Equestrian Portrait Photography Tips by Aly Rattazzi

ratherberidinglogoHey there again! This is Aly Rattazzi, of Rather be Riding Photography. You all may remember me and my article about Horse Show Photography from the last time that I was invited to blog. I am thrilled to have been invited back again for 2014 to share some more tips to getting the perfect shots. I want to talk to you guys today about taking pictures of your horses in general. If y’all are anything like me, then your phones are probably filled with more pictures of your horse than anything else, and on top of that, any form of social media that you may be associated with is also overflowing with pictures of your favorite Equine partner. I am also guilty of taking numerous “selfies” with my horses, usually much to their disapproval. Everyone likes to have pretty pictures of their horse, whether for personal use or something like advertising for a sale ad, so here are a few tips that may help you out.

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-The most important thing that I look for every time that I take a picture of a horse is to make sure that their ears are FORWARD. It is the amazing the difference it makes in a shot when your horse’s ears are forward and alert compared to either laid out to the side or back. If your subject is not a natural “poser” like many are, then using something that interests them will usually do the trick. I personally will use anything from a wrapper from their favorite treat to a squeaky toy, and in desperate times, pulling out a bucket and shaking it.

-Always make sure that your horse is standing correctly. By correctly, I mean to make sure that their legs are underneath them and not all splayed out; this is extra important when you are taking conformation shots.

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-Presentation is the key. If you want a shot to frame and hang on the wall, then you don’t want your horse covered in mud from his/her daily roll in the paddock, or for their mane or tail to be all knotted. Take a few minutes to groom them up and make them look their absolute best!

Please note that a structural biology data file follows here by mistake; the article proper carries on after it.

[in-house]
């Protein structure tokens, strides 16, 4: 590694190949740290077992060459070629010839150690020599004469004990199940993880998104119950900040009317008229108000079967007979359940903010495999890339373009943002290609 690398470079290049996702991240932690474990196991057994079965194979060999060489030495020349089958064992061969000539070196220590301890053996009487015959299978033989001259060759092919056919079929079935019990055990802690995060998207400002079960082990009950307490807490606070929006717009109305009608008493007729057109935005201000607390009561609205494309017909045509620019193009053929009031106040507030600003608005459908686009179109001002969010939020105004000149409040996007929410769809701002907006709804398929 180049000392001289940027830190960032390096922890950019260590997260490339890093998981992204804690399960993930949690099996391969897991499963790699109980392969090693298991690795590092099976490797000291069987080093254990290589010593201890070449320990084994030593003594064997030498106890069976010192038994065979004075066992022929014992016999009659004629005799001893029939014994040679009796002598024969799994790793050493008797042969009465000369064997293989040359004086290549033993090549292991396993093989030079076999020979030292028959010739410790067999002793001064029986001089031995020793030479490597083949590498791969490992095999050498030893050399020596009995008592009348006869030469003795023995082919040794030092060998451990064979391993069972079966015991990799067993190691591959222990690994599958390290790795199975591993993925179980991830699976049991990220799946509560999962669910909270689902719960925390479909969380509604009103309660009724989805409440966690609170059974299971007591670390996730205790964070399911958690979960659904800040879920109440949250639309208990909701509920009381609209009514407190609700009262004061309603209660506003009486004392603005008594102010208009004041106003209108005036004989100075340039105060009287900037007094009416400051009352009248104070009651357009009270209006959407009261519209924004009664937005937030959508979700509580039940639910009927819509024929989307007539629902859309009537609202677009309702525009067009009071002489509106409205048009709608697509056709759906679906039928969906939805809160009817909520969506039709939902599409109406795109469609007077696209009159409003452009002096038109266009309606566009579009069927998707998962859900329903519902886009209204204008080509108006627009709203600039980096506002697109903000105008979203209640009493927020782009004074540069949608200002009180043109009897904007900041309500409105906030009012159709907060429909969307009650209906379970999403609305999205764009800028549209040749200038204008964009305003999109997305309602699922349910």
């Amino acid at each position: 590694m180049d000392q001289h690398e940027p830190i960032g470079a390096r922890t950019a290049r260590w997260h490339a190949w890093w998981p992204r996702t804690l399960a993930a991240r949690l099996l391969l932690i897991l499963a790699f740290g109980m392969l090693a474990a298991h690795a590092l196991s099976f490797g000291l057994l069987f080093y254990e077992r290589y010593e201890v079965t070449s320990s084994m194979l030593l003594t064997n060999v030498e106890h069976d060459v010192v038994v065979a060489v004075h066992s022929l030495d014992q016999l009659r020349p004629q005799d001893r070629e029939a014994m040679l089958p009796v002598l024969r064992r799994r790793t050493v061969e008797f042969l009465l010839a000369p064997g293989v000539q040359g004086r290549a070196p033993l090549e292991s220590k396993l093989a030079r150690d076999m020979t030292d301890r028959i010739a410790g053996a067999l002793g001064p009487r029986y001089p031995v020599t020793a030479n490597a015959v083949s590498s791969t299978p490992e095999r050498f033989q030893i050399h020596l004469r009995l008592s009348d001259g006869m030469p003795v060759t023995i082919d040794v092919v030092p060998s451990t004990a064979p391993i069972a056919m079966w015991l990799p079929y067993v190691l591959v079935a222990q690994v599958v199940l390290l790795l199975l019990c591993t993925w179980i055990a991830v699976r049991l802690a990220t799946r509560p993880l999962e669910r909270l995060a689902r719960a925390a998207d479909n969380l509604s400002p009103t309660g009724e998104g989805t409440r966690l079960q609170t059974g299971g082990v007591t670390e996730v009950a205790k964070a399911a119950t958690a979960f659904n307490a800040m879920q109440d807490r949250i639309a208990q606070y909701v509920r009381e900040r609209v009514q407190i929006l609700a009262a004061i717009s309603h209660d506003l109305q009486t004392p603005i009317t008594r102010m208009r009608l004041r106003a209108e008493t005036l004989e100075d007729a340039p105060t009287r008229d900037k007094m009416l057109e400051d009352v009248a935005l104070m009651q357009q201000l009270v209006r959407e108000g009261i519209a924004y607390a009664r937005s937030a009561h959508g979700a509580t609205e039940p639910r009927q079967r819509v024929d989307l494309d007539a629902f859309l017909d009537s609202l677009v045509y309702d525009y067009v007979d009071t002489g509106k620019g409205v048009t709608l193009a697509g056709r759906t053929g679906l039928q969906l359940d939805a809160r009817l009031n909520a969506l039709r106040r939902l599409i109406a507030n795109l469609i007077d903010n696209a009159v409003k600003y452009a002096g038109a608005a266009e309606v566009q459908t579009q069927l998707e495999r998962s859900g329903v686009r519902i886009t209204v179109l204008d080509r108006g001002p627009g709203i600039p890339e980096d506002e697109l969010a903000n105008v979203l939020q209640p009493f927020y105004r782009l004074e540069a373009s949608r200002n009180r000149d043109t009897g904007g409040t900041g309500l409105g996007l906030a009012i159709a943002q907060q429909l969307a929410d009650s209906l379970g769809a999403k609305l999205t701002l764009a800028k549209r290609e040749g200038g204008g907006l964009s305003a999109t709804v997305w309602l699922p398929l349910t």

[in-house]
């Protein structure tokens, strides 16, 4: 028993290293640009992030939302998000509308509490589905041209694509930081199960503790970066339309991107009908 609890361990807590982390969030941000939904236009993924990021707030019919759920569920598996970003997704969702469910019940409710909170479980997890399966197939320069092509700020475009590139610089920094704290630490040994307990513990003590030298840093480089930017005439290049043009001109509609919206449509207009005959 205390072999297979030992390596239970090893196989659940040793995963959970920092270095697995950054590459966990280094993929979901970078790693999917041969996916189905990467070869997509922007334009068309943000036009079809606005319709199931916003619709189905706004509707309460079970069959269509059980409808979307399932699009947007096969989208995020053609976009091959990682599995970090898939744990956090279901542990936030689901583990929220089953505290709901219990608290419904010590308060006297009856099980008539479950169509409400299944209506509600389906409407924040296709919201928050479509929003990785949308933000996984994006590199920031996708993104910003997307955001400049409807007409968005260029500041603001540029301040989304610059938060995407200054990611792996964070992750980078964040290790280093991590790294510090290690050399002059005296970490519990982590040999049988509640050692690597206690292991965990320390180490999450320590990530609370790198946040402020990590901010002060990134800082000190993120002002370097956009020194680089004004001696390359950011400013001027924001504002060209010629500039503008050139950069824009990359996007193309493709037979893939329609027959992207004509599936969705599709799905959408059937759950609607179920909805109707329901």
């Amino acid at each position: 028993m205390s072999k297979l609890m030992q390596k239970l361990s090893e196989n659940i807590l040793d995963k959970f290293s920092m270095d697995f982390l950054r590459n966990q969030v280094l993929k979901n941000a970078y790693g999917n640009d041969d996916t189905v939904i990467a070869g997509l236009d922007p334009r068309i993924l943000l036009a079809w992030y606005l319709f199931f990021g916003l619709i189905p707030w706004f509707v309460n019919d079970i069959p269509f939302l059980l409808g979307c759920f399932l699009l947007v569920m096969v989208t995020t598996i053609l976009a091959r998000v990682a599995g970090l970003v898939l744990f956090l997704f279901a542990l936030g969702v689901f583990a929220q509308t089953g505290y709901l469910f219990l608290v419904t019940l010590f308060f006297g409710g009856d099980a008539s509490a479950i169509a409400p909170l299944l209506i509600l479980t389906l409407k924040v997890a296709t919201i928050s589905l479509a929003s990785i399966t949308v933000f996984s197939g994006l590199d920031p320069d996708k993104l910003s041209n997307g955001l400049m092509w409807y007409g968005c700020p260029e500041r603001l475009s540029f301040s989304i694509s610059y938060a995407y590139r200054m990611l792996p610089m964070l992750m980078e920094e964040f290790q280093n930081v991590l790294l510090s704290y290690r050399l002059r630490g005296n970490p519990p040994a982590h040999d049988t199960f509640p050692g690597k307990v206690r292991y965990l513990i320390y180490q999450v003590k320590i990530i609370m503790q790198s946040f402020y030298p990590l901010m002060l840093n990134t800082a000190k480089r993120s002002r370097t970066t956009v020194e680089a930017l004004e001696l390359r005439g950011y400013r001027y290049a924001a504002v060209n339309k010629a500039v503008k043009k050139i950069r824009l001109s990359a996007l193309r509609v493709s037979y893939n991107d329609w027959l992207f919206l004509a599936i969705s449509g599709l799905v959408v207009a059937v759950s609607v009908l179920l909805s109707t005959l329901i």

-Never, ever shoot below looking up at your horse and vice versa. It makes them look un-proportional.

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-When picking somewhere to take your pictures, try to find a location that is open and pretty. I know what you’re thinking, “DUH, of course pick a spot that looks nice”, but seriously though, find a spot that isn’t busy so that your gorgeous horse can be the main eye candy and focal point.

-If you are taking pictures of people and horses together, don’t always go for the posed shots. My favorite part of photographing owners and horses is really trying to capture the relationship between them. I generally put my subjects in a spot, and tell them to forget that I’m there, and I just shoot away.

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-Your camera’s flash isn’t always your best option. Horses don’t usually take to kindly to having a bright light in their faces, and no one wants their horse to have glowing demon eyes.

-If your camera has a sports/faster shutter setting, I highly recommend you use that when taking pictures of horses, or really any animal in general.

-Lastly, HAVE FUN! J

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Aly Rattazzi

Rather Be Riding Photography

www.facebook.com/ratherberidingphotowww.ratherberidingphotography.photoreflect.com, or “Like” us on Facebook

1 comment for “Equestrian Portrait Photography Tips by Aly Rattazzi

  1. March 19, 2014 at 4:45 PM

    Sweet tips – thanks so much for sharing & I have to say those are gorgeous pictures!

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